WASHINGTON (CNN) -- Steve Bierfeldt says the Transportation Security Administration pulled him aside for extra questioning in March. He was carrying a pocket edition of the U.S. Constitution and an iPhone capable of making audio recordings. And he used them.
On a recording a TSA agent can be heard berating Bierfeldt. One sample: "You want to play smartass, and I'm not going to play your f**king game."
Bierfeldt is director of development for the Campaign for Liberty, an outgrowth of the Ron Paul presidential campaign. He was returning from a regional conference March 29 when TSA screeners at Lambert-St. Louis (Illinois) International Airport saw a metal cash box in his carry-on bag. Inside was more than $4,700 dollars in cash -- proceeds from the sale of political merchandise like T-shirts and books.
There are no restrictions on carrying large sums of cash on flights within the United States, but the TSA allegedly took Bierfeldt to a windowless room and, along with other law enforcement agencies, questioned him for almost half an hour about the money.
The American Civil Liberties Union has taken up Bierfeldt's cause and is suing Secretary of Homeland Security Janet Napolitano, whose department includes the TSA. Their complaint alleges that Bierfeldt was "subjected to harassing interrogation, and unlawfully detained."
"We think what happened to Mr. Bierfeldt is a reflection that TSA believes passenger screening is an opportunity to engage in freewheeling law enforcement investigations that have no link to flight safety," he said.
Schwartztol believes many other passengers have been subjected to the same kind of treatment, which he claims violates constitutional protections against unlawful searches.
The TSA wouldn't comment on the lawsuit, but said in a statement that the movement of large amounts of cash through a checkpoint may be investigated "if suspicious activity is suspected."
Unbeknownst to the TSA agents, Bierfieldt had activated the record application on his phone and slipped it into his pocket. It captured the entire conversation.
Officer: Why do you have this money? That's the question, that's the major question.
Bierfeldt: Yes, sir, and I'm asking whether I'm legally required to answer that question.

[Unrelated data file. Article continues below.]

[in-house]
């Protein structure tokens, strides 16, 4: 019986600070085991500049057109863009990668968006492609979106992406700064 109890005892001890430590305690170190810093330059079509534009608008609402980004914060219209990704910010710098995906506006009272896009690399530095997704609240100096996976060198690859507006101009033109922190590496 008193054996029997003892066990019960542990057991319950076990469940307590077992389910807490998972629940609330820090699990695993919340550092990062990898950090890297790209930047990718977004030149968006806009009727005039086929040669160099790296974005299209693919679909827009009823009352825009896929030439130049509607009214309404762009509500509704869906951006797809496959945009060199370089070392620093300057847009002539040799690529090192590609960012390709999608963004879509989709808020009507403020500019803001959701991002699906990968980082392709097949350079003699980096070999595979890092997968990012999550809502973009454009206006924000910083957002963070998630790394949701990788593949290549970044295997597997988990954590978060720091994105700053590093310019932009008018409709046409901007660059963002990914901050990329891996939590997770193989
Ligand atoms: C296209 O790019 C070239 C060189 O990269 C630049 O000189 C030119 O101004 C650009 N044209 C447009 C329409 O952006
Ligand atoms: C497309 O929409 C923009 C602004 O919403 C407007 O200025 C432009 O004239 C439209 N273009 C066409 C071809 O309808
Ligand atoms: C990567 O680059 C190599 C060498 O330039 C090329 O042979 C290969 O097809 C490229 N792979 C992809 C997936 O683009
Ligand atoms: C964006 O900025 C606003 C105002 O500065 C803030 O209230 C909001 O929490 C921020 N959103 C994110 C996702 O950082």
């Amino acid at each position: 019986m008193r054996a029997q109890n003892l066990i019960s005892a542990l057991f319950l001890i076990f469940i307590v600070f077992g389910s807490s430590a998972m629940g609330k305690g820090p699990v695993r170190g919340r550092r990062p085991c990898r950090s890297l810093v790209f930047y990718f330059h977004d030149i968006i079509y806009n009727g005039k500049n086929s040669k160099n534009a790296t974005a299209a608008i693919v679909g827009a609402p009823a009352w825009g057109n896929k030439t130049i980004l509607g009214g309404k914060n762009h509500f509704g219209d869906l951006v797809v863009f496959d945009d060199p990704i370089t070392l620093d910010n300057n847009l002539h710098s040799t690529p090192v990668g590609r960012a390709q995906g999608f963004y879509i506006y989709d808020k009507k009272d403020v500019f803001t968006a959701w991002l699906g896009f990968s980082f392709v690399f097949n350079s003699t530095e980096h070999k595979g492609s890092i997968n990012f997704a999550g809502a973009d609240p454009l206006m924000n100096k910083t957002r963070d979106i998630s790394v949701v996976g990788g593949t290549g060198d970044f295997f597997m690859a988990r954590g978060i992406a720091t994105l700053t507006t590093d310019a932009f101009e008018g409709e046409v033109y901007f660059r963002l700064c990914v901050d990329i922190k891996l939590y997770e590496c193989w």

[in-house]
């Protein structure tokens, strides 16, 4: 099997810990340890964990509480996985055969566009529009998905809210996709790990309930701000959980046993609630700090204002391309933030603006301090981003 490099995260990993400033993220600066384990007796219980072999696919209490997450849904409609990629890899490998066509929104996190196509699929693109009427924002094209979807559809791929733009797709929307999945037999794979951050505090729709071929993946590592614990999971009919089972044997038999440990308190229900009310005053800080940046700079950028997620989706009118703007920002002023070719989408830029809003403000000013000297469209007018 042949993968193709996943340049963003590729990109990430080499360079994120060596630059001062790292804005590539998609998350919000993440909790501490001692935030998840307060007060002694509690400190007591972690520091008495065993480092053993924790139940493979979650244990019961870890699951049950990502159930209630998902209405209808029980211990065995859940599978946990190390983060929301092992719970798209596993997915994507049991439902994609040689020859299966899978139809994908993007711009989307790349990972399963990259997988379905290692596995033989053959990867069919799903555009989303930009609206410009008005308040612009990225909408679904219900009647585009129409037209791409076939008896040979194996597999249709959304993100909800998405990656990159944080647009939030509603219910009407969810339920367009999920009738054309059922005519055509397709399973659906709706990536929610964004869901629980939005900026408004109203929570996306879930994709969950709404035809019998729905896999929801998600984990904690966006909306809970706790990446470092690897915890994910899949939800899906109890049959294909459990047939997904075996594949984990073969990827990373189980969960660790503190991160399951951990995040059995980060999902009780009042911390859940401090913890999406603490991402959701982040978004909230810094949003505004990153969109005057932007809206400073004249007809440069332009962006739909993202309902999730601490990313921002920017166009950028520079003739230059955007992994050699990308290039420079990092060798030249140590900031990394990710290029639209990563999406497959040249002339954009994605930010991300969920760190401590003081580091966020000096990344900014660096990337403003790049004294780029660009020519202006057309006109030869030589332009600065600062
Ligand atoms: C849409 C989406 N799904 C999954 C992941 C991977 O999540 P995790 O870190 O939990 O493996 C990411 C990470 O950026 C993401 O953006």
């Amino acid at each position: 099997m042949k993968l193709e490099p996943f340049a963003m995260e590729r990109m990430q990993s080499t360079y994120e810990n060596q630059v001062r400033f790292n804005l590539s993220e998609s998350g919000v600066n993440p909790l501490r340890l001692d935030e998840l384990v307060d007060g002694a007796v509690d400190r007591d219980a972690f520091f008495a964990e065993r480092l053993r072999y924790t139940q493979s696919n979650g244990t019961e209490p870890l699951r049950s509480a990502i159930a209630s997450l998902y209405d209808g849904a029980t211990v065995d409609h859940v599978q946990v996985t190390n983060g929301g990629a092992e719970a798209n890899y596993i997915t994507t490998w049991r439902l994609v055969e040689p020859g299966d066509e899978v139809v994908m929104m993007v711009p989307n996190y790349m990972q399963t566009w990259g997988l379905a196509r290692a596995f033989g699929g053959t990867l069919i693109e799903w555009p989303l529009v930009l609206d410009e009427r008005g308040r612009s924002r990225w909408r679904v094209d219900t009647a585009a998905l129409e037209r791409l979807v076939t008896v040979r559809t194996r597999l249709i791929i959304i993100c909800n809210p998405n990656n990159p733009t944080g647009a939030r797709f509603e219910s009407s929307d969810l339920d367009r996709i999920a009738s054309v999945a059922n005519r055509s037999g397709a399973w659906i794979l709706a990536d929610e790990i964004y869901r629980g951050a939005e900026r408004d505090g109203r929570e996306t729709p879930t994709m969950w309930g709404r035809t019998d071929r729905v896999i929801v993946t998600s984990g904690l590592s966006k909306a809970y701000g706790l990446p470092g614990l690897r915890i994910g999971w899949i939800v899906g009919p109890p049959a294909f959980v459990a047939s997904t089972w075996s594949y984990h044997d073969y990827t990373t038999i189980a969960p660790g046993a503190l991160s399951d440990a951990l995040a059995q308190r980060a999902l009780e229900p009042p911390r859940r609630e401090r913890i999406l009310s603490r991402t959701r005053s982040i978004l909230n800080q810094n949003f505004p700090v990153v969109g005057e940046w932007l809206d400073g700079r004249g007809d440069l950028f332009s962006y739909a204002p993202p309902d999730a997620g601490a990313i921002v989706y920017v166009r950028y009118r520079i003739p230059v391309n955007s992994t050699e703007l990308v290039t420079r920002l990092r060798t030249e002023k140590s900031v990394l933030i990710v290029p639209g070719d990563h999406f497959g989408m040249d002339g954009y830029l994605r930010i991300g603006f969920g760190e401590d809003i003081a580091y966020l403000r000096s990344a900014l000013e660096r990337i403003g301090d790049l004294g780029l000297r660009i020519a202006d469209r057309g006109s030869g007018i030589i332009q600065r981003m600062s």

Officer: Answer that question first, why do you have this money.
Bierfeldt: Am I legally required to answer that question?
Officer: So you refuse to answer that question?
Bierfeldt: No, sir, I am not refusing.
Officer: Well, you're not answering.
Bierfeldt: I'm simply asking my rights under the law.
The officers can be heard saying they will involve the Federal Bureau of Investigation and the Drug Enforcement Administration, and appear to threaten arrest, saying they are going to transport Bierfeldt to the local police station, in handcuffs if necessary.
Bierfeldt told CNN he believes their behavior was inappropriate.
"You're in a locked room with no windows. You've got TSA agent. You've got police officers with loaded guns. They're in your face. A few of them were swearing at me."
But the officers did not follow through on their threats. Near the end of the recording an additional officer enters the situation and realizes the origins of the money.
Officer: So these are campaign contributions for Ron Paul?
Bierfeldt: Yes, sir.
Officer: You're free to go.
According to the TSA, "Passengers are required to cooperate with the screening process. Cooperation may involve answering questions about their property. A passenger who refuses to answer questions may be referred to appropriate authorities for further inquiry"
Bierfeldt contends he never refused to answer a question, he only sought to clarify his constitutional rights.
"I asked them, 'Am I required by law to tell you what you're asking me? Am I required to tell you where I am working? Am I required to tell you how I got the cash? Nothing I've done is suspicious. I'm not breaking any laws. I just want to go to my flight. Please advise me as to my rights.' And they didn't."
The TSA says disciplinary action has been taken against one of its employees for inappropriate tone and language.